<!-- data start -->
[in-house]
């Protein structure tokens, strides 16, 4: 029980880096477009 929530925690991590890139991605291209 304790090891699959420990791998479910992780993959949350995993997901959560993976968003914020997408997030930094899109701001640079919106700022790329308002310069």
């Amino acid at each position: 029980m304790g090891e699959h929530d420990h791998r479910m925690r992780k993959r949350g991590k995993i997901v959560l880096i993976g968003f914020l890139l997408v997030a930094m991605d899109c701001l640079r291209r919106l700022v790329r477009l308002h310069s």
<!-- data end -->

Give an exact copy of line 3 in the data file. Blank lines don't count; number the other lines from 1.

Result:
């Amino acid at each position: 029980m304790g090891e699959h929530d420990h791998r479910m925690r992780k993959r949350g991590k995993i997901v959560l880096i993976g968003f914020l890139l997408v997030a930094m991605d899109c701001l640079r291209r919106l700022v790329r477009l308002h310069s």